Check her friends. Tune in a bit closer to what your daughter’s friends are talking about. If the focus is all about the latest “diets” and “dress size” it may be time to steer your child toward others friends with healthier outlooks.

Find like-minded parents. Is your daughter pushing you to let her wear makeup? Does all she want to do in her spare time is go to a spa for facials? Consider talking with parents of your teen’s friends and hear their views. Chances are they share your standards. Standing together will reduce those, “You’re the only parent who feels that way.” I’m betting you’re not. Find parents who share your values and join forces.

Find positive, female role models. Let’s offer our daughters female role models who feel comfortable in their own skin and don’t need to rely on Botox, breast implants, dieting, and designer labels to feel attractive. What about J.R. Rowling, Michelle Obama, Michelle Wei, Anne Hathaway, Great Aunt Harriet, or the neighbor lady next door? Expose your daughter to authentic, confident women, and then tell her why you admire them. Our girls need strong, resourceful female examples to emulate. Enough of Paris, Lindsay and Britney!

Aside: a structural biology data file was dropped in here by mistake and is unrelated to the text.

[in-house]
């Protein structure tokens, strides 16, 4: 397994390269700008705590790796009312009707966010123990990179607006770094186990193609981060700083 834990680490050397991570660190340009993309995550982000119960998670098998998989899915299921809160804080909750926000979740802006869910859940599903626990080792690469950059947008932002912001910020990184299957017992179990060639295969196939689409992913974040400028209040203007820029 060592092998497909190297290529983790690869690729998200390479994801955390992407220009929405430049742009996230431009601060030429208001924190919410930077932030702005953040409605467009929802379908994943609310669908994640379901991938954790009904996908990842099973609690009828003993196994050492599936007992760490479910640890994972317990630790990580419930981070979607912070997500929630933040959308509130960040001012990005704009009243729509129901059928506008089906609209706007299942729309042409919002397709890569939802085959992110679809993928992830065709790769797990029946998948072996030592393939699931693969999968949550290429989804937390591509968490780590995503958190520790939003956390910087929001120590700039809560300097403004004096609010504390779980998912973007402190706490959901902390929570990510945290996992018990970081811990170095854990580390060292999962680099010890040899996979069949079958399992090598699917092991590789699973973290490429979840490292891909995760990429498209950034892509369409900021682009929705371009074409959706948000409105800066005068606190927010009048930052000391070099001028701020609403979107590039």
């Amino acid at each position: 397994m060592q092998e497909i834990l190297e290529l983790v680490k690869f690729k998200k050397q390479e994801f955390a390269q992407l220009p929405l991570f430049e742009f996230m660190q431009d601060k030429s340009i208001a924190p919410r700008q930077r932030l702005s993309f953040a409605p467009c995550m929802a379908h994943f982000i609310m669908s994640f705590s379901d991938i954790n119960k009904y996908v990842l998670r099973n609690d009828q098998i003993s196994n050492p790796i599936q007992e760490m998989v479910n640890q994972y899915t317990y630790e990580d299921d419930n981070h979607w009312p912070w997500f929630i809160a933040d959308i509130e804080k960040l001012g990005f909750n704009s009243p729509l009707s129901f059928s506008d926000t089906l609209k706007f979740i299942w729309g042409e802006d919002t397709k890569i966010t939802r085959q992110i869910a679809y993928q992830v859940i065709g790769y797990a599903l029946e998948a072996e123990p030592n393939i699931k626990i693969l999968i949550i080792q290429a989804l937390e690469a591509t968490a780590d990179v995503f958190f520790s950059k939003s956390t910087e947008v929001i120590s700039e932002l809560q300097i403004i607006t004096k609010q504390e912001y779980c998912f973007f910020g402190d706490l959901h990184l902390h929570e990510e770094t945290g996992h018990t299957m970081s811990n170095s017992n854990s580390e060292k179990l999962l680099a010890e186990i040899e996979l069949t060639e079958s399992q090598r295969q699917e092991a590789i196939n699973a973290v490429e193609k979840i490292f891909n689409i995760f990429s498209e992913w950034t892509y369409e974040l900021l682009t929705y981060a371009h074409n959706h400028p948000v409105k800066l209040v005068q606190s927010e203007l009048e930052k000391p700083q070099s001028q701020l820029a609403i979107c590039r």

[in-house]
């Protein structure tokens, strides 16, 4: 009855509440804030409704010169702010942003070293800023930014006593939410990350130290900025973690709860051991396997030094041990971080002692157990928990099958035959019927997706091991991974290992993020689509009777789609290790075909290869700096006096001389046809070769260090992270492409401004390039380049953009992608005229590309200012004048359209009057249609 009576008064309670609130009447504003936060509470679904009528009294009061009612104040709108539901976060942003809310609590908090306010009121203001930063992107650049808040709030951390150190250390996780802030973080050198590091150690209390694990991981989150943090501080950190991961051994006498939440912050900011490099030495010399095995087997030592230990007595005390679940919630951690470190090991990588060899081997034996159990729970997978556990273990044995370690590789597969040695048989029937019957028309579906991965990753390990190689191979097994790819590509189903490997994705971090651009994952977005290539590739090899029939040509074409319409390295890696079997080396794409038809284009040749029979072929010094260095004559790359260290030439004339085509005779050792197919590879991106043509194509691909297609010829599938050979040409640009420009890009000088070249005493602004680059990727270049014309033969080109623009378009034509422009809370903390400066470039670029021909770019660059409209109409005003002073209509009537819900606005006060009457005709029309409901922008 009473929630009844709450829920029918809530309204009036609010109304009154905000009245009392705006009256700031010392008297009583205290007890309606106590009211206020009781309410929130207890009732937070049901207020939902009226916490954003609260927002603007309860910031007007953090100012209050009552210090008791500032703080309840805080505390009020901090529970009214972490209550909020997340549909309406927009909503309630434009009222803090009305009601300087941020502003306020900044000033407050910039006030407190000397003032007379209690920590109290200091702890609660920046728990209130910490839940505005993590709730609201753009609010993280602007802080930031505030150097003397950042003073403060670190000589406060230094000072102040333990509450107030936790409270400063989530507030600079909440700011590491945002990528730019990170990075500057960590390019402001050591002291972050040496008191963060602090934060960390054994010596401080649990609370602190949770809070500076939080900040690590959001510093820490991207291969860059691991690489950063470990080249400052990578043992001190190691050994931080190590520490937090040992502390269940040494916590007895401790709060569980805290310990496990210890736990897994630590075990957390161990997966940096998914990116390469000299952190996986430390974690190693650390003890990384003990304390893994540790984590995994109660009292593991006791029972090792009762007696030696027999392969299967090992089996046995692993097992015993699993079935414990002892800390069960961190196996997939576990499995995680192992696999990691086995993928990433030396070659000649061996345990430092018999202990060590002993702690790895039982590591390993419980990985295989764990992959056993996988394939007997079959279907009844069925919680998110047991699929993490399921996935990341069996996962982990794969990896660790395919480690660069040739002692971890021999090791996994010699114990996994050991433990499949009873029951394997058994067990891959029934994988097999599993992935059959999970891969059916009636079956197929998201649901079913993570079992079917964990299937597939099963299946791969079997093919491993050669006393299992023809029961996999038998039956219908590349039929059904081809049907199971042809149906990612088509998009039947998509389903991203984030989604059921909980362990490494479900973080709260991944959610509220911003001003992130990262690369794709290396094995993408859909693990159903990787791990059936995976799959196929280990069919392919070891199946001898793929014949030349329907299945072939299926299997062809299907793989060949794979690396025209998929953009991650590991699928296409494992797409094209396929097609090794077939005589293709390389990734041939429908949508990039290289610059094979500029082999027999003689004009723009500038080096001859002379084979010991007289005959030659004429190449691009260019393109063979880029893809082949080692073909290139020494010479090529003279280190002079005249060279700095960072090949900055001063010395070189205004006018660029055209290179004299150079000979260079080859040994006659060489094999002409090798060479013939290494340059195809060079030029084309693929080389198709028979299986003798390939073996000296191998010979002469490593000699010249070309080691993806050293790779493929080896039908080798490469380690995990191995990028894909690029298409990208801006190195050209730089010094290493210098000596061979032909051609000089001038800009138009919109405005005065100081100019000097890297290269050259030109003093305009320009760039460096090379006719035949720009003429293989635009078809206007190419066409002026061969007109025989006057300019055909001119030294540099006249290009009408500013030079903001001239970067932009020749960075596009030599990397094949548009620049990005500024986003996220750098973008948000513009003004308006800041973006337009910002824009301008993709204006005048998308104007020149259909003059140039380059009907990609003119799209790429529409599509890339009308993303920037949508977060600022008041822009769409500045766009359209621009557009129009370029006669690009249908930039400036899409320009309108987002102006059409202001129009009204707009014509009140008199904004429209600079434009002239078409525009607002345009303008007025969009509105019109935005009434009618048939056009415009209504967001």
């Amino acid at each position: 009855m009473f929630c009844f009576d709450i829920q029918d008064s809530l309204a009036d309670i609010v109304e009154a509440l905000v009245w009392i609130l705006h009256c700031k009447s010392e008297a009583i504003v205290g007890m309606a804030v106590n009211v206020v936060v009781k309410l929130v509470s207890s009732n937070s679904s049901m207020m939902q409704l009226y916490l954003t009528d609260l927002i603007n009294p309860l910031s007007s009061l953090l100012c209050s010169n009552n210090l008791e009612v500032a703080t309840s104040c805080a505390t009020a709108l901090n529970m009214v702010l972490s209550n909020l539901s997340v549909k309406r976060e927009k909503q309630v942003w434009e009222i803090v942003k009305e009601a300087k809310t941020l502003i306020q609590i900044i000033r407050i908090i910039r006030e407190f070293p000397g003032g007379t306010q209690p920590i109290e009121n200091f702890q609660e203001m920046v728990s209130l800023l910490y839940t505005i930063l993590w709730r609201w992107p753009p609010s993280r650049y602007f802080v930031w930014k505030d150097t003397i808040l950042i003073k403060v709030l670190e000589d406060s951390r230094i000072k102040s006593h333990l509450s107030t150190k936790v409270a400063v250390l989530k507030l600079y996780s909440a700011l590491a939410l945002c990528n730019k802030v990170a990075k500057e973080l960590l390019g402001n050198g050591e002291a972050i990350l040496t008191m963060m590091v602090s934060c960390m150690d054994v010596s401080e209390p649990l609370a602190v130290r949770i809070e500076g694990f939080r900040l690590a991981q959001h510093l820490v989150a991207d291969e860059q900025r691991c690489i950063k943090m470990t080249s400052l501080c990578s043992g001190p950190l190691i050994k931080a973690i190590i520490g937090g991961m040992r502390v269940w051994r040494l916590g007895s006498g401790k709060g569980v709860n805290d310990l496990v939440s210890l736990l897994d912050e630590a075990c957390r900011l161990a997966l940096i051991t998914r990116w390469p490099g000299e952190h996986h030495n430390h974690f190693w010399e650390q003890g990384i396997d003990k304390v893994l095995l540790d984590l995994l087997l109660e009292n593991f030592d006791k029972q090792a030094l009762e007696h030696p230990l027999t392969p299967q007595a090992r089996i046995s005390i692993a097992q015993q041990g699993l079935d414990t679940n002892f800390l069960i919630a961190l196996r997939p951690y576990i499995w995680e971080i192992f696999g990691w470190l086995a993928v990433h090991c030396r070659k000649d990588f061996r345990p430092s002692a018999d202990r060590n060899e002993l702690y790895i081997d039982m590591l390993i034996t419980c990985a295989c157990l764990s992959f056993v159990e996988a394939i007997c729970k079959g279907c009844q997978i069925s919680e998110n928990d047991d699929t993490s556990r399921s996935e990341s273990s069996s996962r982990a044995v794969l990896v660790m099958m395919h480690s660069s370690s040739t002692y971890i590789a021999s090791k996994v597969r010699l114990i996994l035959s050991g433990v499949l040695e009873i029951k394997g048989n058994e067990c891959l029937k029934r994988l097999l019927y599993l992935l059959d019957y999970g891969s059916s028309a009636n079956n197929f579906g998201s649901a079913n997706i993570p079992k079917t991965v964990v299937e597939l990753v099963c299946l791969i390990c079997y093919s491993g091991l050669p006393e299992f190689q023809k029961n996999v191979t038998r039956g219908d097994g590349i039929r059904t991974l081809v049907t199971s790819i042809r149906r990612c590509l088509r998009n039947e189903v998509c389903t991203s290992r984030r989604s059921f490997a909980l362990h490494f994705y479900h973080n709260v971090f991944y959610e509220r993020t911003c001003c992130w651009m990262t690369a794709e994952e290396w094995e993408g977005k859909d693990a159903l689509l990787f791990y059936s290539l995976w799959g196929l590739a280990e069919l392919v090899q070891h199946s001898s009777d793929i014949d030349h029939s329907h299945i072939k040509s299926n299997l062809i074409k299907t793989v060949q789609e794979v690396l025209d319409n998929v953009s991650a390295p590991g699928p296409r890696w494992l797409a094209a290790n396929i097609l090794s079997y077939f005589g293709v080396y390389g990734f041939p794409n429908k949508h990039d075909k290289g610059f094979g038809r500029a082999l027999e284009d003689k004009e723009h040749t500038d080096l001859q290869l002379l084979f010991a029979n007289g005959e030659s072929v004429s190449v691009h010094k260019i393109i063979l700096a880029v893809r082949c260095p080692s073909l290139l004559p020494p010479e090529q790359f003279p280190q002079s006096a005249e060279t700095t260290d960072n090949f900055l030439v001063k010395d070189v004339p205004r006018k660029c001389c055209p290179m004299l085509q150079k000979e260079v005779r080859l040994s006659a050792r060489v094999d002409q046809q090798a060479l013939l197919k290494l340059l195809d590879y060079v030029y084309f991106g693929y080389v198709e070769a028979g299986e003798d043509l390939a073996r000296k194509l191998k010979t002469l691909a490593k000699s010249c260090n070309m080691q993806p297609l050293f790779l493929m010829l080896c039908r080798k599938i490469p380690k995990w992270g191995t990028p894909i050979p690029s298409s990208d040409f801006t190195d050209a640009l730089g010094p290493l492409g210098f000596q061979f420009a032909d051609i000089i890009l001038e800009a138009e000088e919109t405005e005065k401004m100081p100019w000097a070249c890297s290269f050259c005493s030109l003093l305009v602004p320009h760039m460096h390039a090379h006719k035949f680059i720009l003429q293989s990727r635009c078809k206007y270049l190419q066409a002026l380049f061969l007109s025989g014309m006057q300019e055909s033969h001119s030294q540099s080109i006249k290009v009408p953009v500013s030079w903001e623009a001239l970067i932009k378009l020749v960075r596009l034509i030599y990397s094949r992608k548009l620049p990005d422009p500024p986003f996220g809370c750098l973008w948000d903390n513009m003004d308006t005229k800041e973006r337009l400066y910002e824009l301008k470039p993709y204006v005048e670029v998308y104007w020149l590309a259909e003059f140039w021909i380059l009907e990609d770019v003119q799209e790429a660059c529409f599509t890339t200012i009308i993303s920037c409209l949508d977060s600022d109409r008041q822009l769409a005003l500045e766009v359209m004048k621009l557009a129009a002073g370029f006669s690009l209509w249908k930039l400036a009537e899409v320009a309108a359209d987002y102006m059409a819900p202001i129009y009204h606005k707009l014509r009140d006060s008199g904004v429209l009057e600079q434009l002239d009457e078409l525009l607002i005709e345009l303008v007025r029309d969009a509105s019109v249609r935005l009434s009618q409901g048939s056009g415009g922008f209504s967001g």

Our best hope is to help our daughter learn–and as early as possible–that real happiness isn’t borrowed or copies, but lies within.  That’s exactly why we need to help our girls become strong from the inside out. Doing so is what will help our daughters feel comfortable in their own skin.

Oh how I hope you’re with me on this one!

Dr. Michele Borba, Parenting Expert

For more parenting advice, follow me on twitter @MicheleBorba, go to my website, MicheleBorba or subscribe to my blog, Dr. Borba’s Reality Check. Ideas from this blog were from my book, The Big Book of Parenting Solutions: 101 Answers to Your Everyday Challenges and Wildest Worries (Refer to the chapters on Growing Up Too Fast, Eating Disorders, Depression, Stressed, Clothes and Appearance).